Invoking heroic, creative, courageous images through the large panorama and the small vignette, Lebrecht teases out more than 100 years of Jewish lore in this dense, entertaining work. He shows that those extolled were not all alike --- many were irreligious, some were intermarried, and all had strong personal opinions and may or may not have agreed with the majority of their peers ... What is clear, though, from Lebrecht’s many examples is that Jews have exerted themselves through a compulsion to succeed, never to leave well enough alone. Our world would be a poorer place without their perseverance --- and their humor.
Among the plethora of books about Jewish history, Genius & Anxiety shines as a beacon of deeply researched historical accuracy. This intensely absorbing chronicle of notable Jews who changed the world in positive, meaningful ways will stand the test of time and investigation ... While this marvelous text must certainly become a standard university textbook, filled with detailed and profound data, it also reads like novel, evocative and exciting. The author becomes your friendly, knowledgeable tour guide to history. Through the author’s depth of inquiry into these historical Jewish figures, we come to value their individual and collective contributions ... This book is a celebration of Jewish genius within a century of increasing anti-Semitism ... proffers the path of Jews in shaping the world we live in today ... This book shines a light upon the contributions of one remarkable culture, without which our world would appear very different today.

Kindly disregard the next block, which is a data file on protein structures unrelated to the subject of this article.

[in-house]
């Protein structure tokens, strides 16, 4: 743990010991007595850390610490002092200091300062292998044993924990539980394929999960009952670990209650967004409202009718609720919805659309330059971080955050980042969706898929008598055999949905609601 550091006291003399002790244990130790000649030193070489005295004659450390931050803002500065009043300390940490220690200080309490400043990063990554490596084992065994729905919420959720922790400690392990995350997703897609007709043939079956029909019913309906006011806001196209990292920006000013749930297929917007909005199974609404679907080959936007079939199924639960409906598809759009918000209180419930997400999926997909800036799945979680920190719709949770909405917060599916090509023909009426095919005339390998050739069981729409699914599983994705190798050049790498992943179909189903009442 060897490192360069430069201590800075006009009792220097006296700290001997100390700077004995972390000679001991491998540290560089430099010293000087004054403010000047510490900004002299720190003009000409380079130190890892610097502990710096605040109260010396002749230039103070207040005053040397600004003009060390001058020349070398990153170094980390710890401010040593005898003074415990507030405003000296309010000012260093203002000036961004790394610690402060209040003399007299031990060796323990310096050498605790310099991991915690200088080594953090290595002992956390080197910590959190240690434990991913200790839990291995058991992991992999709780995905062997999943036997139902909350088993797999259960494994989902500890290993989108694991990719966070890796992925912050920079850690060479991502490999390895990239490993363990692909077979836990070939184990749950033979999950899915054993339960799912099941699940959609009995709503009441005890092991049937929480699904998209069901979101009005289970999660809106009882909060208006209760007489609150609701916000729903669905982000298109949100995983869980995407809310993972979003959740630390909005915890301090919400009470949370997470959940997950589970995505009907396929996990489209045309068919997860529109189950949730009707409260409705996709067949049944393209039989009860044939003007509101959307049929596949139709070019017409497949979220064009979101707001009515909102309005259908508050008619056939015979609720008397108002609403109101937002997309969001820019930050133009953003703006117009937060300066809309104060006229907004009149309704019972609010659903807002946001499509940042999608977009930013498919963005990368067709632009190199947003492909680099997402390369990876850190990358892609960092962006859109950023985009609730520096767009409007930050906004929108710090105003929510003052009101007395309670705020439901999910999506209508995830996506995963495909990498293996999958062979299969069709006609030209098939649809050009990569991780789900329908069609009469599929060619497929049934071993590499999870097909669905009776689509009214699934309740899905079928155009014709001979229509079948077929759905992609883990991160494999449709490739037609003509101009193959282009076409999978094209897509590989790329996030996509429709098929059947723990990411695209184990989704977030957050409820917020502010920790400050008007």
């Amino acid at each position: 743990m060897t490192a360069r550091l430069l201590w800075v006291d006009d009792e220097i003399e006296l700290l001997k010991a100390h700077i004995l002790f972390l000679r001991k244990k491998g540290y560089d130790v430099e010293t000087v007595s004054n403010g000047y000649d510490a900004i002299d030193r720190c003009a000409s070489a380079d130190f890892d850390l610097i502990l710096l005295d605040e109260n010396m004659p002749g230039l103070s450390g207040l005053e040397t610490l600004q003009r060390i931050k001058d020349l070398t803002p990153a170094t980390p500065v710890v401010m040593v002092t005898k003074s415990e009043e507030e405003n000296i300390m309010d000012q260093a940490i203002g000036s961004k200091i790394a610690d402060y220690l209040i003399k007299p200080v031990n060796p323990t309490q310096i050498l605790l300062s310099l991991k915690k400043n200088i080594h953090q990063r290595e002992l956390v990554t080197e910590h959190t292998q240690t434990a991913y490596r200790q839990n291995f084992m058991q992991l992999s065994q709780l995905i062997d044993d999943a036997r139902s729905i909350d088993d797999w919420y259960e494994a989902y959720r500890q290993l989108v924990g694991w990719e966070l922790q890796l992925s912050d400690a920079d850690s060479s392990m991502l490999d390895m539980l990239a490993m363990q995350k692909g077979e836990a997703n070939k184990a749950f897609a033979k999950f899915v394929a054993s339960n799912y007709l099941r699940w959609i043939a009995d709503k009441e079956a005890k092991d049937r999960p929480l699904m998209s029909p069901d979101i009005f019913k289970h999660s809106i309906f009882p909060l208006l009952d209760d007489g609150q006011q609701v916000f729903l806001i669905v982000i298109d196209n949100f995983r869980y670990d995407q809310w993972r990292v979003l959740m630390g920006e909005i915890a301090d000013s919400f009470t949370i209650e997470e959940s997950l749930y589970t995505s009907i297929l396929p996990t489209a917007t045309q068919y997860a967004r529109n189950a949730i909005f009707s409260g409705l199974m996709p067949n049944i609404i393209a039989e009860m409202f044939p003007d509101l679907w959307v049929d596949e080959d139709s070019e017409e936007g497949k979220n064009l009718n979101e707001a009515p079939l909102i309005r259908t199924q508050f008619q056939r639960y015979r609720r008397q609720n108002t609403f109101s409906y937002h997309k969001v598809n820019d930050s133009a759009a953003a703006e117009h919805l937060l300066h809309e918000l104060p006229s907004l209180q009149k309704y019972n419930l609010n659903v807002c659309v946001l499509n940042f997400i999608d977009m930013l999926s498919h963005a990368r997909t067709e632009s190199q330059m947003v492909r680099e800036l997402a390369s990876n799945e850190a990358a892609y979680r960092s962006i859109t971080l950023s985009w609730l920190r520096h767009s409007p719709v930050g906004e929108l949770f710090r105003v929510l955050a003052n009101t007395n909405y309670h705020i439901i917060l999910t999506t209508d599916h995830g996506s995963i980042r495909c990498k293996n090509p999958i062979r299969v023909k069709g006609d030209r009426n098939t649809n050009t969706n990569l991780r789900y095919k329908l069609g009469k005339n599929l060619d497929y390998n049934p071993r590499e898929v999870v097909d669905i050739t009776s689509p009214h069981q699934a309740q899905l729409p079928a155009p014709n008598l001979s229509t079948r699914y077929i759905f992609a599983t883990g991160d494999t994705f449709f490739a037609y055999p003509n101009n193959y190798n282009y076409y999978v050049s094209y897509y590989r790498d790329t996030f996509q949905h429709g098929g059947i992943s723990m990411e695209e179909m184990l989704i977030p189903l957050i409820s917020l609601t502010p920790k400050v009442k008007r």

... has a breathless feel, as stories spill over each other, told as though they are all happening at once, and many ending in unspeakable tragedy. As a longstanding music commentator and journalist, Lebrecht weaves in his own stories and anecdotes; for example, a somewhat improbable sounding conversation between Isaac Bashevis Singer and Manachem Begin was told to Lebrecht by Singer himself ... A unique perspective on the role of Jews in European intellectual life, this will be of interest to music and art history readers, as well as those interested in Jewish history.
... an exercise in boosterism ... while Genius and Anxiety presents itself as a work of serious historical research, it is also laced with journalistic pizzazz. I have to confess however that for me it doesn’t always work. I soon tired of the relentless use of the present tense, his sexual knowingness, and his habit of including himself, Zelig like, in every chapter ... As a historian, Lebrecht is often reliable, but not always ... is gushing about Jewish genius, but about Jewish anxiety it is rather coy. I was astonished when I got to the end of the book and realised that it hardly mentions the Holocaust ... Lebrecht’s determination to present Jews as bold creators rather than victims of Nazi policy is liberating in some ways, but it is disabling as well. Jewish experience in the 20th century was shaped not just by the millions who were killed, but also by those who survived, at least for a while, and suffered in other ways.